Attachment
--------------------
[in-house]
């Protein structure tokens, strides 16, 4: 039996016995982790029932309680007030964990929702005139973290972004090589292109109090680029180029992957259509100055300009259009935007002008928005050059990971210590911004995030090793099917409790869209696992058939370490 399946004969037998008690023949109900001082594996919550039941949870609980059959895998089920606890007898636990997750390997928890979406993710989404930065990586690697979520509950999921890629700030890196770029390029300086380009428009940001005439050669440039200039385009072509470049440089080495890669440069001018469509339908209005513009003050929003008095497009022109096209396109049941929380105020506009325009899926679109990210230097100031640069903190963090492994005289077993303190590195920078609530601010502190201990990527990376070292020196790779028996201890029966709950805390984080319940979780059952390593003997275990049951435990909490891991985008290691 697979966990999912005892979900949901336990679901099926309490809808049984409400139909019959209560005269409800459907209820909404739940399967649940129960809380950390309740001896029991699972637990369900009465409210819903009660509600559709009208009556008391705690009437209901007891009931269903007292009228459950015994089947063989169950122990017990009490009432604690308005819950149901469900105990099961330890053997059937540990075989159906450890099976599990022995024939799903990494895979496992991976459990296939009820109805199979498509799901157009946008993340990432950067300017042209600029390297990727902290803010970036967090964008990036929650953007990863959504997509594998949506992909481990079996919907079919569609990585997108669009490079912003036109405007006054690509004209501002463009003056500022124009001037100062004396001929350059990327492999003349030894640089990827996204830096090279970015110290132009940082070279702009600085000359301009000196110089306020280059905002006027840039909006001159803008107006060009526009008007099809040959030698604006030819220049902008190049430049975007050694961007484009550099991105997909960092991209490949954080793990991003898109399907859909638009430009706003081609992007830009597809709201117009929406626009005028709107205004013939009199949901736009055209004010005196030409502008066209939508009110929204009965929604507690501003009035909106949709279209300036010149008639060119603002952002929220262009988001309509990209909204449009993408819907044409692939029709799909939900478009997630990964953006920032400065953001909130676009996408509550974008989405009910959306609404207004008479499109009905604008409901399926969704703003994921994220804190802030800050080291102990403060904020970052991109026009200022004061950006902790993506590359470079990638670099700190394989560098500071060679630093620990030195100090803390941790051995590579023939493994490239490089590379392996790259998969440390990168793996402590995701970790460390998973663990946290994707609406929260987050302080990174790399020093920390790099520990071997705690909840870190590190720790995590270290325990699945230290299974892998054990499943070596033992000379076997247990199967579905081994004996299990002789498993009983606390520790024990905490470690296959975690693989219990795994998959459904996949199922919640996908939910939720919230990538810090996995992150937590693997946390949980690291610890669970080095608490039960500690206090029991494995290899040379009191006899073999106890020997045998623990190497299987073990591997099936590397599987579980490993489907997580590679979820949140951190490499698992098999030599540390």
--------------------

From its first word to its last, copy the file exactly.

[in-house]
């Protein structure tokens, strides 16, 4: 039996016995982790029932309680007030964990929702005139973290972004090589292109109090680029180029992957259509100055300009259009935007002008928005050059990971210590911004995030090793099917409790869209696992058939370490 399946004969037998008690023949109900001082594996919550039941949870609980059959895998089920606890007898636990997750390997928890979406993710989404930065990586690697979520509950999921890629700030890196770029390029300086380009428009940001005439050669440039200039385009072509470049440089080495890669440069001018469509339908209005513009003050929003008095497009022109096209396109049941929380105020506009325009899926679109990210230097100031640069903190963090492994005289077993303190590195920078609530601010502190201990990527990376070292020196790779028996201890029966709950805390984080319940979780059952390593003997275990049951435990909490891991985008290691 697979966990999912005892979900949901336990679901099926309490809808049984409400139909019959209560005269409800459907209820909404739940399967649940129960809380950390309740001896029991699972637990369900009465409210819903009660509600559709009208009556008391705690009437209901007891009931269903007292009228459950015994089947063989169950122990017990009490009432604690308005819950149901469900105990099961330890053997059937540990075989159906450890099976599990022995024939799903990494895979496992991976459990296939009820109805199979498509799901157009946008993340990432950067300017042209600029390297990727902290803010970036967090964008990036929650953007990863959504997509594998949506992909481990079996919907079919569609990585997108669009490079912003036109405007006054690509004209501002463009003056500022124009001037100062004396001929350059990327492999003349030894640089990827996204830096090279970015110290132009940082070279702009600085000359301009000196110089306020280059905002006027840039909006001159803008107006060009526009008007099809040959030698604006030819220049902008190049430049975007050694961007484009550099991105997909960092991209490949954080793990991003898109399907859909638009430009706003081609992007830009597809709201117009929406626009005028709107205004013939009199949901736009055209004010005196030409502008066209939508009110929204009965929604507690501003009035909106949709279209300036010149008639060119603002952002929220262009988001309509990209909204449009993408819907044409692939029709799909939900478009997630990964953006920032400065953001909130676009996408509550974008989405009910959306609404207004008479499109009905604008409901399926969704703003994921994220804190802030800050080291102990403060904020970052991109026009200022004061950006902790993506590359470079990638670099700190394989560098500071060679630093620990030195100090803390941790051995590579023939493994490239490089590379392996790259998969440390990168793996402590995701970790460390998973663990946290994707609406929260987050302080990174790399020093920390790099520990071997705690909840870190590190720790995590270290325990699945230290299974892998054990499943070596033992000379076997247990199967579905081994004996299990002789498993009983606390520790024990905490470690296959975690693989219990795994998959459904996949199922919640996908939910939720919230990538810090996995992150937590693997946390949980690291610890669970080095608490039960500690206090029991494995290899040379009191006899073999106890020997045998623990190497299987073990591997099936590397599987579980490993489907997580590679979820949140951190490499698992098999030599540390």